The outline of our paper is as follows. First, we provide a brief mathematical background of the Bayesian and deterministic approaches as applied to production-data integration into reservoir models. Second, we systematically investigate the scaling of the computation time for the two methods with respect to the model size or the number of unknown parameters. Third, we propose an efficient and robust adaptation of the Bayesian formulation that can lead to orders-of-magnitude savings in computation time for model sizes larger than 100,000 gridblocks. Our proposed method is based on an analytic computation of the square root of the inverse of the covariance matrix during production-data integration using the Bayesian approach. We present a simple finite-difference stencil for the calculation of the square root of the inverse. This allows us to pose the Bayesian inverse problem in a manner analogous to the deterministic approach and the use of efficient sparse matrix solvers during the minimization of the data misfit. Finally, we illustrate the power and utility of our proposed method using synthetic and field examples. The field application involves integration of water-cut response into the geologic model for the Goldsmith field in west Texas.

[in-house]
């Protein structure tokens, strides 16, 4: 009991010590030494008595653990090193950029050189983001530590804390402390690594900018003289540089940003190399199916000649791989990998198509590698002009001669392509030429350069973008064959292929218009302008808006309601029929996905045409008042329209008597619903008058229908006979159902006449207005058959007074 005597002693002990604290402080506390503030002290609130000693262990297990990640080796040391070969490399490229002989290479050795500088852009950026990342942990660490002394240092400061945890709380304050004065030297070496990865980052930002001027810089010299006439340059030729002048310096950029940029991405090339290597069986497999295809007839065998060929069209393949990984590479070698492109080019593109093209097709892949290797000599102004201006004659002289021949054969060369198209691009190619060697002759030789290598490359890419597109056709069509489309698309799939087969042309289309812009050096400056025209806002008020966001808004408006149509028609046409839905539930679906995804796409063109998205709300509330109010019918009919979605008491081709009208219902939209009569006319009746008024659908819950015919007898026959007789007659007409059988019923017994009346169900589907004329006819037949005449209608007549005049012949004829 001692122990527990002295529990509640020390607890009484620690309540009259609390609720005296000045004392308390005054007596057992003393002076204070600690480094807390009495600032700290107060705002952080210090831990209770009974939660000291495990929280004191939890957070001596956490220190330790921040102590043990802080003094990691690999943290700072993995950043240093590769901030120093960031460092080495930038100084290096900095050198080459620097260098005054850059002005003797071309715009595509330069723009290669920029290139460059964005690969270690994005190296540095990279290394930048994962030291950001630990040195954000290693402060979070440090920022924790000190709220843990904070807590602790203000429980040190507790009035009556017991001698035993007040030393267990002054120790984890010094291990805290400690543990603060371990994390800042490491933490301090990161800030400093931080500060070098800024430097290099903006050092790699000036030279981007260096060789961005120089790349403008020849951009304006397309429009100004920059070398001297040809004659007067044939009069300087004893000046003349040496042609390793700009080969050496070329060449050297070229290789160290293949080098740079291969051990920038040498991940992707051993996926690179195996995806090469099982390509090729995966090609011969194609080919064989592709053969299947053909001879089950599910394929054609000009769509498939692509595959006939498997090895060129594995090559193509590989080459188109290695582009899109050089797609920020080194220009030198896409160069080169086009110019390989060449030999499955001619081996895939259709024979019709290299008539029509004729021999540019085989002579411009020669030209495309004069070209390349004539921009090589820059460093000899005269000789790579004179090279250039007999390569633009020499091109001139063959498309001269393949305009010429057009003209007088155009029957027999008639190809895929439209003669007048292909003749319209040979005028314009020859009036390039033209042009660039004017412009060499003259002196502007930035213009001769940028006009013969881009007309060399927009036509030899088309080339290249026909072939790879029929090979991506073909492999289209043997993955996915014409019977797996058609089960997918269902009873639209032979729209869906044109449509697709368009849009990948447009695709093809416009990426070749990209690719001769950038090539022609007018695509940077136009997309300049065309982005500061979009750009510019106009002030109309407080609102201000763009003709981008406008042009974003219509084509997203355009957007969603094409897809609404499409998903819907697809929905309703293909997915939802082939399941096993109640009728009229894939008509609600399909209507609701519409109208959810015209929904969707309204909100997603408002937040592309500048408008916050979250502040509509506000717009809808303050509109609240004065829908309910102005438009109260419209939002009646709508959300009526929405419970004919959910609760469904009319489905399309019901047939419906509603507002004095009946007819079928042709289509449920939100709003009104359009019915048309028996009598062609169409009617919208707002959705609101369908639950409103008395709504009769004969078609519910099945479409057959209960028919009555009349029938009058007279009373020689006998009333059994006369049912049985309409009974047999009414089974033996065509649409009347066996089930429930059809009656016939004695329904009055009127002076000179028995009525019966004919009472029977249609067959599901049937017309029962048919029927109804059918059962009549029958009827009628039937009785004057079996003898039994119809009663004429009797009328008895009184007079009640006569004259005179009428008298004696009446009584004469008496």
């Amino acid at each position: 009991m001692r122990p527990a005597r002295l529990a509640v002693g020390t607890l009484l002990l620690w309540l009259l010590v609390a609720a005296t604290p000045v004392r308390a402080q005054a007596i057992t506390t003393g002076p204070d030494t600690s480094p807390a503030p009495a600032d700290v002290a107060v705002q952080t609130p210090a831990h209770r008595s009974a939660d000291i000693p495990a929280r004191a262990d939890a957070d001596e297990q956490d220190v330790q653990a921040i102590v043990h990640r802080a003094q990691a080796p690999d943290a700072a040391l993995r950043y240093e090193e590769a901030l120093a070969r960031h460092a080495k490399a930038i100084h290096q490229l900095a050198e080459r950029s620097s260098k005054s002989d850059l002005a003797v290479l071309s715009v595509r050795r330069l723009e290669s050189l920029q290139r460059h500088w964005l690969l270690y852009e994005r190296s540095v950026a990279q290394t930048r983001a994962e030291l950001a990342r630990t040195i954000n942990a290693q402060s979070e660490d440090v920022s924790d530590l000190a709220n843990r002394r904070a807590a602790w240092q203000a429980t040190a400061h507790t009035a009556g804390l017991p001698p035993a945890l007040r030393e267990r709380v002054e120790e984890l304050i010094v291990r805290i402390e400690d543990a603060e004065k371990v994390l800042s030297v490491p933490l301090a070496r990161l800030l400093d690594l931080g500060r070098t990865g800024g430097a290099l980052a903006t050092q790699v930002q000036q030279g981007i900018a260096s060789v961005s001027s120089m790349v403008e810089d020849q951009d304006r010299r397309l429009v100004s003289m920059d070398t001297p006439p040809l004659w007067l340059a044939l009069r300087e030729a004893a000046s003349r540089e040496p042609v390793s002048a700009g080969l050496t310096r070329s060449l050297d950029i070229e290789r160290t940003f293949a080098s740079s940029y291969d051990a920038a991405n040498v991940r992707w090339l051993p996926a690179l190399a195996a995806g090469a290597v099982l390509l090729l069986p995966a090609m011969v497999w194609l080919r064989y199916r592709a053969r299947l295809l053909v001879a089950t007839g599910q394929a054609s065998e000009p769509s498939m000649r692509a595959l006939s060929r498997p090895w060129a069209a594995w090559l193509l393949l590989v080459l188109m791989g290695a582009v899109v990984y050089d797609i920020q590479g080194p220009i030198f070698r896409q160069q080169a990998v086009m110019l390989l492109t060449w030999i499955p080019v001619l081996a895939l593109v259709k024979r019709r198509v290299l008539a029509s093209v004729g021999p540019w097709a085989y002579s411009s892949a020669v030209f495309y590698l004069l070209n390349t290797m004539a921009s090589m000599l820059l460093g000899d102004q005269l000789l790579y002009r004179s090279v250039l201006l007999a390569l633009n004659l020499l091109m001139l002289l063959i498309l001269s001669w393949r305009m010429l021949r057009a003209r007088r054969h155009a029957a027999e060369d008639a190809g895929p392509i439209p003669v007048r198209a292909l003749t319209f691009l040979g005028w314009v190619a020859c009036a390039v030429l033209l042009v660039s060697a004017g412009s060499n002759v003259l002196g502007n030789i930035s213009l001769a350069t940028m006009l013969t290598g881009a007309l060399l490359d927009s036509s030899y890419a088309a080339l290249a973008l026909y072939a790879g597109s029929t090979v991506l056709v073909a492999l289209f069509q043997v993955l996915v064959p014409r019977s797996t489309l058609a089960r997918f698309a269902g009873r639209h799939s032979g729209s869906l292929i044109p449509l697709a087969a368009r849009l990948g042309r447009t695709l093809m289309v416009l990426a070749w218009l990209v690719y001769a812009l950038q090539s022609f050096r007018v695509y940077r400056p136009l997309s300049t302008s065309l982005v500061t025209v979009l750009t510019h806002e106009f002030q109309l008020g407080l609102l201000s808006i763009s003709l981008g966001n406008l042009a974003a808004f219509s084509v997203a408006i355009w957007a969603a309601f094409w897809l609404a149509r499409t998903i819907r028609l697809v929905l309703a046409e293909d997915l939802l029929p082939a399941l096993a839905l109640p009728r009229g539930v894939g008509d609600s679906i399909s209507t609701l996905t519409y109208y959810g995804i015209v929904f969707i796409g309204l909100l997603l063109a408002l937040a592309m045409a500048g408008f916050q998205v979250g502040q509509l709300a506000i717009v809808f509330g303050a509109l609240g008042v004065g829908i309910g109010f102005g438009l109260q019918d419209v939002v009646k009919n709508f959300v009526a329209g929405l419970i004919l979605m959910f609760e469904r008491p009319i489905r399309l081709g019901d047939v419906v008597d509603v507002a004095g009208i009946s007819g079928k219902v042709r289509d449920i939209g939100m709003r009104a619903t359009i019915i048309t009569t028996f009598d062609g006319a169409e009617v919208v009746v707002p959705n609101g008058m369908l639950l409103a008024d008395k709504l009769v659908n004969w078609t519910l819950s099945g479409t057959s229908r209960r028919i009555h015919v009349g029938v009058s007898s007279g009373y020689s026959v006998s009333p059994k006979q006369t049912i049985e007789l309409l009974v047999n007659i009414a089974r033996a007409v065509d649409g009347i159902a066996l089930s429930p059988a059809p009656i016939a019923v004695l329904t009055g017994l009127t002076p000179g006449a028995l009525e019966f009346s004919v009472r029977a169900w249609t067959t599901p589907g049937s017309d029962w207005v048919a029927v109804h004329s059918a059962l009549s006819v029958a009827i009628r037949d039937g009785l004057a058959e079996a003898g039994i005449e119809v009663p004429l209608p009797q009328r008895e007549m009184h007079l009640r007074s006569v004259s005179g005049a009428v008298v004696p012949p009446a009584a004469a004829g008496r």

Background and Scaling Properties: Bayesian vs. Deterministic Approach
In this section we briefly review the Bayesian and the deterministic approaches to production-data integration during reservoir characterization. We also examine the scaling of the computation time for the two approaches with respect to the number of gridblocks or unknown parameters.
This approach follows from Bayes' rule and provides a natural framework for combining prior information related to the geologic model with the production data.11 The goal is to derive a more refined statistical distribution for the model parameters, known as the posterior distribution, which will be more tightly constrained compared to the prior distribution. We can then explore the posterior distribution to obtain plausible models given the data, or simply use the posterior mean as an estimate and the posterior standard deviation as a measure of confidence interval.